The following funding organisations intend to support this joint transnational call:

  • Australia, National Health and Medical Research Council*
  • Austria, Austrian Research Promotion Agency on behalf of BMBWF
  • Belgium, The Research Foundation – Flanders
  • Belgium, The Fund for Scientific Research
  • Canada, Canadian Institutes of Health Research
  • Czech Republic, Ministry of Education, Youth and Sports*
  • Denmark, Innovation Fund Denmark*
  • France, French National Research Agency*
  • Germany, Federal Ministry of Education and Research
  • Hungary, National Research, Development and Innovation Office*
  • Ireland, Health Research Board
  • Italy, Ministry of Health*
  • Latvia, State Education Development Agency*
  • Luxembourg, National Research Fund
  • Netherlands, The Netherlands Organisation for Health Research and Development*
  • Norway, The Research Council of Norway*
  • Poland, National Science Centre*
  • Spain, National Institute of Health Carlos III
  • Sweden, Swedish Financial Council
  • Switzerland, Swiss National Science Foundation
  • Turkey, Scientific and Technological Research Council of Turkey*

* Decision pending

This will be a two-step call, expected to be launched in early January 2020, with a likely pre-proposal submission deadline in March 2020. Further details will be provided with the launch of the call.

Please Note:
All information regarding future JPND call topics is subject to change
Final call information will be published on the JPND website (www.jpnd.eu).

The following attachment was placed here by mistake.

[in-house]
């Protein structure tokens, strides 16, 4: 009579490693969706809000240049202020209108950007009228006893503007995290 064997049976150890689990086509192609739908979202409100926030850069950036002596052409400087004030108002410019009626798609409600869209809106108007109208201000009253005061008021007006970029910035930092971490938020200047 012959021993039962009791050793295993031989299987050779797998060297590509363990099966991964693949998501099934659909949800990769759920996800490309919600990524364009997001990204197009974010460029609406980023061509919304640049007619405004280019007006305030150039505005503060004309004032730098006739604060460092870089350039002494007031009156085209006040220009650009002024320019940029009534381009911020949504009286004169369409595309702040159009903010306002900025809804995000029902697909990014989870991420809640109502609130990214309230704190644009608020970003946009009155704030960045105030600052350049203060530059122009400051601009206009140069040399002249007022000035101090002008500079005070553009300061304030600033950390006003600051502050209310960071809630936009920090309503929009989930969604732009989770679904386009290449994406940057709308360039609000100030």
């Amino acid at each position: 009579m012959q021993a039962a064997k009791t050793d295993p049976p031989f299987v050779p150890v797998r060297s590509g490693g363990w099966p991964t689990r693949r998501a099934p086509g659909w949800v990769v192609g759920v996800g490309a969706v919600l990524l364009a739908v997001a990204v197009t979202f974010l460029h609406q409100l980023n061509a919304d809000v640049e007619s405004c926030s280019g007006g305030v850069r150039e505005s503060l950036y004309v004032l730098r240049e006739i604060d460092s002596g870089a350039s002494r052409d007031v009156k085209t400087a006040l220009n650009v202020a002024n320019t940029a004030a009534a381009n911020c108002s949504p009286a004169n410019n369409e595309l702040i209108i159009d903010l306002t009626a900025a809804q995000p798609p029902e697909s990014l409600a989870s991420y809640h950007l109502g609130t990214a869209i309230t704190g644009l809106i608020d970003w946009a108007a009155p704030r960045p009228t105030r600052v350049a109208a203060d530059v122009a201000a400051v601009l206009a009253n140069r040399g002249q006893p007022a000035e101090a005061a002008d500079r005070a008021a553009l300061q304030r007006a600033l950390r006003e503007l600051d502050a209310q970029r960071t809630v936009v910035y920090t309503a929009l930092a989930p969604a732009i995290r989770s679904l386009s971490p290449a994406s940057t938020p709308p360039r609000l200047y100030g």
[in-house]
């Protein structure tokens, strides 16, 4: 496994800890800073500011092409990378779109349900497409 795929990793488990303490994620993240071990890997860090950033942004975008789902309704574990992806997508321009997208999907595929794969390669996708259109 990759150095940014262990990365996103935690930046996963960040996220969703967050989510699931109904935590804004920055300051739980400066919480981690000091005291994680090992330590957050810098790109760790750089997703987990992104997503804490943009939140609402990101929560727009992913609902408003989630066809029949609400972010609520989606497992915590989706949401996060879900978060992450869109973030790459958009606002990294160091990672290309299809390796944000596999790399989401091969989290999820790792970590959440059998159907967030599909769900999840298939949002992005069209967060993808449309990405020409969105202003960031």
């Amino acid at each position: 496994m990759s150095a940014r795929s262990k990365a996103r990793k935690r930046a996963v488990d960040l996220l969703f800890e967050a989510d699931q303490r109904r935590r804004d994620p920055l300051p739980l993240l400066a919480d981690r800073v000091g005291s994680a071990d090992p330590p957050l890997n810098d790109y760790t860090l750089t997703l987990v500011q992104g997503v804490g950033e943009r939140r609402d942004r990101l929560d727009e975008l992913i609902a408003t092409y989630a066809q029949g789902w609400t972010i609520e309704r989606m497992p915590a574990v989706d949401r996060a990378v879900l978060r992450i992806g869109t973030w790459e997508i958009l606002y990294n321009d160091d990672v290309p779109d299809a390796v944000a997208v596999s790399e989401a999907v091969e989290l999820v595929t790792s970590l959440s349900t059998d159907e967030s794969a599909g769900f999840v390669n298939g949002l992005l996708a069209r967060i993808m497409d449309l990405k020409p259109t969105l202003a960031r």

Scientists know that faulty proteins can cause harmful deposits or "aggregates" in neurological disorders such as Alzheimer's and Parkinson's disease. Although the causes of these protein deposits remain a mystery, it is known that abnormal aggregates can result when cells fail to
transmit proper genetic information to proteins.

Researchers from the University of California San Diego first highlighted this cause of brain disease more than 10 years ago. Today, they have identified a gene, Ankrd16, that prevents the protein aggregates they originally observed. Usually, the information transfer from gene to protein is carefully controlled — biologically "proofread" and corrected — to avoid the production of improper proteins.
Recent research identified that Ankrd16 rescued specific neurons — called Purkinje cells — that die when proofreading fails. Without normal levels of Ankrd16, these nerve cells, located in the cerebellum, incorrectly activate the amino acid serine, which is then improperly incorporated into proteins, causing protein aggregation.

The levels of Ankrd16 are normally low in Purkinje cells, making these neurons vulnerable to proofreading defects. Raising the level of Ankrd16 protects these cells from dying, while removing Ankrd16 from other neurons in mice with a proofreading deficiency caused widespread buildup of abnormal proteins and ultimately neuronal death. The researchers note that only a few modifier genes of disease mutations such as Ankrd16 have been identified and a modifier-based mechanism for understanding the underlying pathology of neurodegenerative diseases may be a promising route to understanding disease development.

Paper: “ANKRD16 prevents neuron loss caused by an editing-defective tRNA synthetase.”

Reprinted by materials provided by: The University of California – San Diego

The EU Joint Programme – Neurodegenerative Disease Research (JPND) initiative[1] has launched its updated global Research and Innovation Strategy (RIS), to provide a unified framework for the support of world class research into neurodegenerative diseases.